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Why Notches on Sides of Buttons?


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18 hours ago, rossini said:

I guess other than looking nice for some taste it has no purpose.  But someone may say every single cut would effect vibration of the body.  I start doing it couple years ago and didn't do it for my earlier violinScreenshot_2017-05-23-16-19-09.thumb.jpg.0cec25b6a50b8bf8952d088aea5d9460.jpg

Rossini, that is a gorgeous looking fiddle. The varnish is spectacular! Please tell more about your varnish...and more pictures please

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2 hours ago, Don Noon said:

To me, the frequency of button damage indicates a structurally vulnerable zone.  And analyzing the forces, the button is highly loaded under tension, with the purfling groove cutting across some of that highly loaded area.  I try to keep the wood thicker and the purfling groove shallower around the button for these reasons.

Maybe this could be something to be improved on. I have an idea: what if the neck was fastened to the block, perhaps two or three nails?:ph34r:

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  • 2 weeks later...

On 5/24/2017 at 10:36 AM, lpr5184 said:

Rossini, that is a gorgeous looking fiddle. The varnish is spectacular! Please tell more about your varnish...and more pictures please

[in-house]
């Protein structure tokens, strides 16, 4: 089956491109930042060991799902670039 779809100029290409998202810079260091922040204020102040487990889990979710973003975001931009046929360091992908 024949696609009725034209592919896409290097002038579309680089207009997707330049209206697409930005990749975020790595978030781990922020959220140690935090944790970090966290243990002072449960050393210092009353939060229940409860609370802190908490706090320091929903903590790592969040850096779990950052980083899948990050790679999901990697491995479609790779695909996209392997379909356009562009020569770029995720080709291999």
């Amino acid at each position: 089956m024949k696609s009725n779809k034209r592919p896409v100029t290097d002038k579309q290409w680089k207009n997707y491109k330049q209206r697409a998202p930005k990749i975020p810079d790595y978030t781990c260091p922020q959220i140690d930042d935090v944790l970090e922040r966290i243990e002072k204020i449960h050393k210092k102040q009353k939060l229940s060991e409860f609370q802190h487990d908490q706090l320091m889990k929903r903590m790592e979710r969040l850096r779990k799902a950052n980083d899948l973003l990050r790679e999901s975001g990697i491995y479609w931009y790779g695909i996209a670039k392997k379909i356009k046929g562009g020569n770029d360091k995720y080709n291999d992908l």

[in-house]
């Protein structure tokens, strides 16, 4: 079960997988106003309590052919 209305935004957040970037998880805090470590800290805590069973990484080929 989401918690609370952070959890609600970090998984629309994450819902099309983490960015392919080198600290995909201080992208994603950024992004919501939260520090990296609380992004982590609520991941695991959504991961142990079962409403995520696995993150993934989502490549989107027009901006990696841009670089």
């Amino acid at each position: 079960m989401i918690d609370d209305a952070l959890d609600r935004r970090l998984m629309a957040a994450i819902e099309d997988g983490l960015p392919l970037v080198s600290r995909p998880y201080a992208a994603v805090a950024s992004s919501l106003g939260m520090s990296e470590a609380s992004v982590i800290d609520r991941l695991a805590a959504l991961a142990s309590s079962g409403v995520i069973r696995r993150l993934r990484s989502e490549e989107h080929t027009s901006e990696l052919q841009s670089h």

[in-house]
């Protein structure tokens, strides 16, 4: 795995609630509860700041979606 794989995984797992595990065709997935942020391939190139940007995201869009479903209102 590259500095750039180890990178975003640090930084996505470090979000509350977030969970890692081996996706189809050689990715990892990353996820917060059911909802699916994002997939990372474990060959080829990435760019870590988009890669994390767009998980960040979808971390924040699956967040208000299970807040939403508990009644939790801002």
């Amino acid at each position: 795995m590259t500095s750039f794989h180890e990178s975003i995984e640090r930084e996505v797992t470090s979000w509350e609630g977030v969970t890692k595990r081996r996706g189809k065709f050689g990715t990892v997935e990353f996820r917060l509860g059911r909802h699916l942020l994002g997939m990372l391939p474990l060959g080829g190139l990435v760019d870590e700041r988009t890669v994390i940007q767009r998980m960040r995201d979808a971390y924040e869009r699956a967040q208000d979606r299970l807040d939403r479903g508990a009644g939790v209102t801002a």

Sorry for late response. I missed the post. Here are some new picture of the violin it s almost dry and ready to ride. I'm impulsive regarding violin varnish .I don't plan it. I don't sale so I can play freely.  Let's say start up with amber varnish and add a hue of red earth pigment.  The inspiration was BBQ chicken. :lol:







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The original design of the buttons in classical work is based on a scribed circle.  In many cases you can still see the center point from the compass.

The notches in classical work imply the continuation of the circle into the edge.


Later work just imitates this feature of classical buttons.


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On 5/23/2017 at 6:15 PM, Don Noon said:

Yep, aesthetics.

It probably isn't that big of a deal structurally, but if anything would weaken the local area.  However, recall that the notches are a few mm away from where the neck root ends, and that's more likely to be where you'd see the break, I think... and the neck root ends about where the purfling cuts across... now THERE'S a weak spot created by aesthetics.


This is my thought, too. There are a few places on the instrument where you will find evidence of scribe points used for layout, and that being the case it's also just easier to follow that line a bit. It looks very strange not to do it. The place where buttons break is almost always at the purfling with two straight lines up to the edge from the purfling. 

I've often thought that there shouldn't be purfling across the button. It would look strange to just end it, but one could bring it inwards the way they do on some double purfled violins and do something decorative. Even just dropping it down to make a mitred point that doesn't run over this vulnerable area, as Don points out, would do a lot to improve the strength. I suppose one could also just end the purfling and do a shallow scribe filled with mastic across the button area. I would worry about excessively shallow purfling because the best glue surface of pulling is the sides not the bottom unless you were going to spend a lot more effort fitting that area.

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